American workers have much to celebrate this Labor Day — booming economic growth, tax cuts, and historically low unemployment rates overall and for blacks, Hispanics and women.
Amid the boom, however, there has been a vexing exception — wages.
Worker pay has begun to increase after years of stagnation, but wages continue to lag. With the economy at what economists traditionally call full employment and job openings exceeding job seekers, the wage lag has stumped experts.
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“That’s a bit of a puzzle,” said Peter Morici, an economist at the University of Maryland. “We haven’t seen a lot of wage growth.”
Preliminary figures from the Bureau of Labor Statistics (BLS) indicate that the average hourly wage of all private workers in July was $27.05, a slight increase over the previous month. Average pay is up 4.1 percent since President Donald Trump took office.
After controlling for inflation, though, workers are barely treading water. Inflation-adjusted wages are up just 1 percent since Trump took office and actually declined from July 2017 to July of this year.
Alan Tonelson, an economic policy analyst who founded the RealityChek blog, said companies can keep wages down through offshoring and mass immigration.
“These are really two sides of the same coin, and that coin is employers still have great access to employees offshore,” he said.
Some sectors have performed particularly poorly. Trade, transportation and utilities workers had exactly the same hourly pay in July as they did in January 2017, after adjusting for inflation. Inflation-adjusted manufacturing wages actually have declined by 0.3 percent.
Automotive and parts workers have seen an average hourly pay increase of just 41 cents since January 2017; after factoring in inflation, that represents a decline of 1.3 percent.
“Automotive wages have sunk like a stone,” Tonelson said.
Workers in other sectors have done better. Wages among construction workers are up 1.7 percent since January of last year in real terms. Leisure and hospitality workers have gotten an average raise of almost 1.9 percent.
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Morici said rising pay for unskilled workers is a sign that businesses are running out of options when it comes to filling vacancies because of the dwindling pool of available workers for the service sector.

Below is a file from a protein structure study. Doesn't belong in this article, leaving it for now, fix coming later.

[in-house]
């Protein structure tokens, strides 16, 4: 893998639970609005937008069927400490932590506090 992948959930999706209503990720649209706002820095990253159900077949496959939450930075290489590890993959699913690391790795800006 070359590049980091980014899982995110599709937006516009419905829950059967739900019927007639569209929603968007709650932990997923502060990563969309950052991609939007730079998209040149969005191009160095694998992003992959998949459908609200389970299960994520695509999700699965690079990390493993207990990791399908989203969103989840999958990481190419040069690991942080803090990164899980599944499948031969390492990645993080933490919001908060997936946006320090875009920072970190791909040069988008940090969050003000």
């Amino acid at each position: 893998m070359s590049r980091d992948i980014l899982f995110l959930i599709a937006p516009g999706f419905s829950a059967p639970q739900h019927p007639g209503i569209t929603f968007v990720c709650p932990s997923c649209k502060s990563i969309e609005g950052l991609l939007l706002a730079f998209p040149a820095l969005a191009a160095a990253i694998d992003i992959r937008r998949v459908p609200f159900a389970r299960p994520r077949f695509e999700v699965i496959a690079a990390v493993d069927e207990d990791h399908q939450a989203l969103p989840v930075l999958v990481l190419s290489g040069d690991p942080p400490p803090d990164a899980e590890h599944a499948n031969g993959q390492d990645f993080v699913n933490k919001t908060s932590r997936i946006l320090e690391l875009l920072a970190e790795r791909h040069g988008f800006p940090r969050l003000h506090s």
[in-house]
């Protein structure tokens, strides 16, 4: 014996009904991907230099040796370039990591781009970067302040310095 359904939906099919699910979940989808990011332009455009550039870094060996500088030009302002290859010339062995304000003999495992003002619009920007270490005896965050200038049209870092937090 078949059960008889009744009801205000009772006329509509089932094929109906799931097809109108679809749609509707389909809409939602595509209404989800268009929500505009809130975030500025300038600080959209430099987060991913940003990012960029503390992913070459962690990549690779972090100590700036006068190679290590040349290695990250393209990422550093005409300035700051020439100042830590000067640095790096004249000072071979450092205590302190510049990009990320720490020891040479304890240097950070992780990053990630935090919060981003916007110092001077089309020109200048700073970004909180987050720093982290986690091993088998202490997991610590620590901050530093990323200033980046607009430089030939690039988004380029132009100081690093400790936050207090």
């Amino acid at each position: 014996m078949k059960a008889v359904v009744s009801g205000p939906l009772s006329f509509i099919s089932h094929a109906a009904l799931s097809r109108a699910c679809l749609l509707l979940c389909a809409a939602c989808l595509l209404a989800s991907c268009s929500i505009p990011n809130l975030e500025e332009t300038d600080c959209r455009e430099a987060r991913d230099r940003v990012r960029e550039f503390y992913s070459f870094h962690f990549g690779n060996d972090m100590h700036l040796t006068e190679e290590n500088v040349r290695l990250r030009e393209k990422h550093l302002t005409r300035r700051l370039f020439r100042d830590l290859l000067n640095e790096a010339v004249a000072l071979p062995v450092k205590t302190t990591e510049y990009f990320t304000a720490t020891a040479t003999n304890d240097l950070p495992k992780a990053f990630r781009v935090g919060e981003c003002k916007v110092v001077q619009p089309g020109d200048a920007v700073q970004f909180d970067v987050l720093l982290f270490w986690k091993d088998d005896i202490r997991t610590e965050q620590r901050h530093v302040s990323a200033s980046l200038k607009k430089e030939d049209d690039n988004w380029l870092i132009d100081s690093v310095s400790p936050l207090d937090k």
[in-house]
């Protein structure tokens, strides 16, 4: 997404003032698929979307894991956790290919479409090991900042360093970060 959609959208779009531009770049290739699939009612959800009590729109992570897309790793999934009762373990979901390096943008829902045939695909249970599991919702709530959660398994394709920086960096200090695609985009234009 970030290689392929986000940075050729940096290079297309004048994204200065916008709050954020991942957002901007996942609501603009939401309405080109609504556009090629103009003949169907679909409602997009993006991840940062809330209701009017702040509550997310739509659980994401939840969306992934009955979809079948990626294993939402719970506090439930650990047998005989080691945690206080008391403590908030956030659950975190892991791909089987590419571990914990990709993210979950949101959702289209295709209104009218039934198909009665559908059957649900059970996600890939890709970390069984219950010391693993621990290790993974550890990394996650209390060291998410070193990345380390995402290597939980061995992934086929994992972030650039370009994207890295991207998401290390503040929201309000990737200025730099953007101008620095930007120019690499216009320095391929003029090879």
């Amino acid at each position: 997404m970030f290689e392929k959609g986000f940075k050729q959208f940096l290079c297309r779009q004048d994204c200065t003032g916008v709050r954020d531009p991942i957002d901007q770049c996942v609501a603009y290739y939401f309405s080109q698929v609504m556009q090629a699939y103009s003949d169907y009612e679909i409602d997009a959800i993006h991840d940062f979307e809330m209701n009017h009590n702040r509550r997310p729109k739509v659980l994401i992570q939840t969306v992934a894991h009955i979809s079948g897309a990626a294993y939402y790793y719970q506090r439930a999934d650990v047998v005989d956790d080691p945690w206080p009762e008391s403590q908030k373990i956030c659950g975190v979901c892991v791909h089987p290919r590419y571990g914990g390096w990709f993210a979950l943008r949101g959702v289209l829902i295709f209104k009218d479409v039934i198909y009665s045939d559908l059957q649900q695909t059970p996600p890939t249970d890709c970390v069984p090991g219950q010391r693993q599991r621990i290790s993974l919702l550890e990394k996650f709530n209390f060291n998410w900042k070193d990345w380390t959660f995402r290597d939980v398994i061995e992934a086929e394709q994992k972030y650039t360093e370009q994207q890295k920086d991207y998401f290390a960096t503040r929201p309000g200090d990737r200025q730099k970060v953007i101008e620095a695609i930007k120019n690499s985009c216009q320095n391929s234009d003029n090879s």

“We’ve seen a lot of wage growth simply because you can’t import a McDonald’s hamburger,” he said.
Morici added that managers also have seen better play because American companies have gotten leaner and shed middle management. The managers who remain have higher skills, bear greater responsibilities, and — as a result — can command higher salaries.
Overall, the workers at the bottom and top of the pay scale have enjoyed the biggest gains since 2007, according to an analysis by the liberal-leaning Economic Policy Institute (EPI). The workers in the middle have seen the slowest pay growth.
Some experts question whether businesses actually are as desperate for workers as they claim. Steven Camarota, a researcher who has studied the link between immigration and wages, pointed out that the labor force participation rate remains near an all-time low.
After hitting bottom at 62.3 percent in September 2015, the share of people 16 and older who are employed or actively looking for jobs rebounded somewhat, according to BLS data. But the rate in July, 62.9 percent, was exactly the same as in January 2017 when Trump took office.
That represents millions of people who are neither employed nor actively looking for work. They do not count in the official unemployment statistics but potentially could be lured into the workforce.
“There’s still too many people sitting on the sidelines,” said Camarota, director of research at the Center for Immigration Studies (CIS). “It never got back to the 2000 level. It never got back to the ’89 level in 2000.”
Morici agreed: “A lot of people who are employed are underemployed. That [unemployment] number doesn’t mean the same thing it used to.”
“Workers got so hammered down … they tended to cling to jobs like children do to a parent in a crowd. They’re reluctant to move.”
Another factor that could be impacting wages, Morici said, is declining mobility of workers. He pointed to studies showing that compensation rises faster for workers who jump to other companies. But workers are changing jobs less often than they did before the Great Recession, he said.
“Workers got so hammered down … they tended to cling to jobs like children do to a parent in a crowd,” he said. “They’re reluctant to move.”
Morici pointed to another factor — a productivity slump that has taken hold of the economy since the recession. That put a drag on wages, he said.
“You can’t pay workers more if they don’t produce more,” he said.
Morici said productivity has been particularly bad in the low-wage service sector. He attributed that, in part, to badly run businesses that do not make good use of technology even when they invest in it.
Tonelson said a seemingly endless supply of cheap labor “knee-capped productivity” at businesses that rely on low-skilled workers.
“It’s absolutely destroyed any incentive that business owners may have had to automate,” he said. “They’ve been addicted to very cheap, illegal immigrant labor.”
Morici said there are signs that productivity is pulling out of the doldrums. That should pay dividends to workers, he said.
“I would suspect now we’re going to have to have more wage growth,” he said.
But Tonelson expressed concern that productivity and wages are not as closely linked as they used to be.
“That relationship, basically, has fallen apart in recent decades,” he said.